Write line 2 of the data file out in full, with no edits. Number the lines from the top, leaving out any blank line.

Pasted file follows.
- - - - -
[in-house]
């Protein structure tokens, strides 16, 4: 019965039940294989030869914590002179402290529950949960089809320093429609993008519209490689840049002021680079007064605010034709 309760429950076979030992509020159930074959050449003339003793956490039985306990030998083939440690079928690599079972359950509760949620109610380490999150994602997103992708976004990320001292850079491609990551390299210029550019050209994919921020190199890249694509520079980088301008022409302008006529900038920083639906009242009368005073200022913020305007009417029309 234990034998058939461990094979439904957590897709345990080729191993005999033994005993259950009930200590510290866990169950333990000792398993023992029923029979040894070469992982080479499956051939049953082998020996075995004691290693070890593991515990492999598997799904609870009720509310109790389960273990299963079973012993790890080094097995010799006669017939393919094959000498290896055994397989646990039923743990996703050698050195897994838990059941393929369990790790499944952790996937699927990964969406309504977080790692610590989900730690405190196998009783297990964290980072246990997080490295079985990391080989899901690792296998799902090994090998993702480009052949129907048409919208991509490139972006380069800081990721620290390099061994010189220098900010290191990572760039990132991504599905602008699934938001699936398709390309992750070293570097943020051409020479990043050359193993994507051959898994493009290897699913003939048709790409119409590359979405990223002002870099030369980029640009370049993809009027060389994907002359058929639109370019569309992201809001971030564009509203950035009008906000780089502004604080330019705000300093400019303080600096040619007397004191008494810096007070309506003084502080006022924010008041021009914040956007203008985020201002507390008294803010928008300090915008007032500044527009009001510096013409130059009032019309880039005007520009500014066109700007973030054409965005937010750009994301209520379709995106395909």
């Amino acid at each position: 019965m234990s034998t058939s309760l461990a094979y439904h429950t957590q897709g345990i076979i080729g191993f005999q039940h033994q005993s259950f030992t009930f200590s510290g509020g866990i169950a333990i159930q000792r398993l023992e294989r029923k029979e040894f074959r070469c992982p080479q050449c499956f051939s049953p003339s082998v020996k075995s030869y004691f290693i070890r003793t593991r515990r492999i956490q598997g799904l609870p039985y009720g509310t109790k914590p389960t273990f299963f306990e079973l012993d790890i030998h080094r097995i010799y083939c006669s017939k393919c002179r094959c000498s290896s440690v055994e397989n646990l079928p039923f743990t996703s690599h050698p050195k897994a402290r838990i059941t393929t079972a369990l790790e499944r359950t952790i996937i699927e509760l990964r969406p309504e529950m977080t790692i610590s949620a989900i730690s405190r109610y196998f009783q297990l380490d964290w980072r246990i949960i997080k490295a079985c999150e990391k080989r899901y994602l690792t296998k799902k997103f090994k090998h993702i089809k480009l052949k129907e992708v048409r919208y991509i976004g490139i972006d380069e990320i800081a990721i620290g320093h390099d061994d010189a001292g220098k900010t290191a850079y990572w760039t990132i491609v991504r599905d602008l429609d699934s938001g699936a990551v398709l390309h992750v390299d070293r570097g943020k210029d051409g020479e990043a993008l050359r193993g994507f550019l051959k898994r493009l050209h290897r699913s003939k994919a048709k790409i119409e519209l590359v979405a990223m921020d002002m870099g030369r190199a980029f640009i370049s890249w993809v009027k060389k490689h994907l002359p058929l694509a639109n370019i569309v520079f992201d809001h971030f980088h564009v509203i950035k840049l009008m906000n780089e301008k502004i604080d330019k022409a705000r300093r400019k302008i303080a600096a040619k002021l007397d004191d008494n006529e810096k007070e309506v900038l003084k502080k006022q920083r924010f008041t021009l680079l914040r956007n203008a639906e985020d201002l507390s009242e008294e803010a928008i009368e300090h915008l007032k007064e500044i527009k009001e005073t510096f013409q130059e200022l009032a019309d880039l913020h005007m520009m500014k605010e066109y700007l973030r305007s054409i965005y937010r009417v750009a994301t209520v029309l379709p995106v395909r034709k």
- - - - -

């Protein structure tokens, strides 16, 4: 019965039940294989030869914590002179402290529950949960089809320093429609993008519209490689840049002021680079007064605010034709 309760429950076979030992509020159930074959050449003339003793956490039985306990030998083939440690079928690599079972359950509760949620109610380490999150994602997103992708976004990320001292850079491609990551390299210029550019050209994919921020190199890249694509520079980088301008022409302008006529900038920083639906009242009368005073200022913020305007009417029309 234990034998058939461990094979439904957590897709345990080729191993005999033994005993259950009930200590510290866990169950333990000792398993023992029923029979040894070469992982080479499956051939049953082998020996075995004691290693070890593991515990492999598997799904609870009720509310109790389960273990299963079973012993790890080094097995010799006669017939393919094959000498290896055994397989646990039923743990996703050698050195897994838990059941393929369990790790499944952790996937699927990964969406309504977080790692610590989900730690405190196998009783297990964290980072246990997080490295079985990391080989899901690792296998799902090994090998993702480009052949129907048409919208991509490139972006380069800081990721620290390099061994010189220098900010290191990572760039990132991504599905602008699934938001699936398709390309992750070293570097943020051409020479990043050359193993994507051959898994493009290897699913003939048709790409119409590359979405990223002002870099030369980029640009370049993809009027060389994907002359058929639109370019569309992201809001971030564009509203950035009008906000780089502004604080330019705000300093400019303080600096040619007397004191008494810096007070309506003084502080006022924010008041021009914040956007203008985020201002507390008294803010928008300090915008007032500044527009009001510096013409130059009032019309880039005007520009500014066109700007973030054409965005937010750009994301209520379709995106395909």